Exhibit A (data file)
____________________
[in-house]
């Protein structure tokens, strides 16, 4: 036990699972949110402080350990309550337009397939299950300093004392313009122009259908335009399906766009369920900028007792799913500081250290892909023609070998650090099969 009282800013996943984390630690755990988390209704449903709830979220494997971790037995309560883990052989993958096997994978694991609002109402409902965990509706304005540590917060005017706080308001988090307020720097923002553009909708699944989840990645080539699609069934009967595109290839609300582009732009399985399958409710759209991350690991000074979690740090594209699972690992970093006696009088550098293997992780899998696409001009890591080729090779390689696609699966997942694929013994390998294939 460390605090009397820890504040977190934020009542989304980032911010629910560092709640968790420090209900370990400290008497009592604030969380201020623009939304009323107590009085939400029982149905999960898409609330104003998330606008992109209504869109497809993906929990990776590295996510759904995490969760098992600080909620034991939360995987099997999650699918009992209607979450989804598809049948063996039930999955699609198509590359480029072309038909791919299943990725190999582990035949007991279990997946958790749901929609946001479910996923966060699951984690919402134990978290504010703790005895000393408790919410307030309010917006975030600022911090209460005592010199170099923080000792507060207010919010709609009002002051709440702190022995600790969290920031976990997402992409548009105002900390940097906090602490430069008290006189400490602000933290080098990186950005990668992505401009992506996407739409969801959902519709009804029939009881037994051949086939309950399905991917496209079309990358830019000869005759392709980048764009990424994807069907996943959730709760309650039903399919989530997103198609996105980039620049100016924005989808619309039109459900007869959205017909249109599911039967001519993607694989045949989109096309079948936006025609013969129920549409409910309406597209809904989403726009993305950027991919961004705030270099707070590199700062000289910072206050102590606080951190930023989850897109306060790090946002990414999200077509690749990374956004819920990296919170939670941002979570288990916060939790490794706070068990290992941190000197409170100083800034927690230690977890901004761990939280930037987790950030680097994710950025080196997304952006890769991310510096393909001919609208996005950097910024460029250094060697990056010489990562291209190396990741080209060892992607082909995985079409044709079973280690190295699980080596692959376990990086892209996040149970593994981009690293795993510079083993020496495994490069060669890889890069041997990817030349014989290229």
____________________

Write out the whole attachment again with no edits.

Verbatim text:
[in-house]
């Protein structure tokens, strides 16, 4: 036990699972949110402080350990309550337009397939299950300093004392313009122009259908335009399906766009369920900028007792799913500081250290892909023609070998650090099969 009282800013996943984390630690755990988390209704449903709830979220494997971790037995309560883990052989993958096997994978694991609002109402409902965990509706304005540590917060005017706080308001988090307020720097923002553009909708699944989840990645080539699609069934009967595109290839609300582009732009399985399958409710759209991350690991000074979690740090594209699972690992970093006696009088550098293997992780899998696409001009890591080729090779390689696609699966997942694929013994390998294939 460390605090009397820890504040977190934020009542989304980032911010629910560092709640968790420090209900370990400290008497009592604030969380201020623009939304009323107590009085939400029982149905999960898409609330104003998330606008992109209504869109497809993906929990990776590295996510759904995490969760098992600080909620034991939360995987099997999650699918009992209607979450989804598809049948063996039930999955699609198509590359480029072309038909791919299943990725190999582990035949007991279990997946958790749901929609946001479910996923966060699951984690919402134990978290504010703790005895000393408790919410307030309010917006975030600022911090209460005592010199170099923080000792507060207010919010709609009002002051709440702190022995600790969290920031976990997402992409548009105002900390940097906090602490430069008290006189400490602000933290080098990186950005990668992505401009992506996407739409969801959902519709009804029939009881037994051949086939309950399905991917496209079309990358830019000869005759392709980048764009990424994807069907996943959730709760309650039903399919989530997103198609996105980039620049100016924005989808619309039109459900007869959205017909249109599911039967001519993607694989045949989109096309079948936006025609013969129920549409409910309406597209809904989403726009993305950027991919961004705030270099707070590199700062000289910072206050102590606080951190930023989850897109306060790090946002990414999200077509690749990374956004819920990296919170939670941002979570288990916060939790490794706070068990290992941190000197409170100083800034927690230690977890901004761990939280930037987790950030680097994710950025080196997304952006890769991310510096393909001919609208996005950097910024460029250094060697990056010489990562291209190396990741080209060892992607082909995985079409044709079973280690190295699980080596692959376990990086892209996040149970593994981009690293795993510079083993020496495994490069060669890889890069041997990817030349014989290229």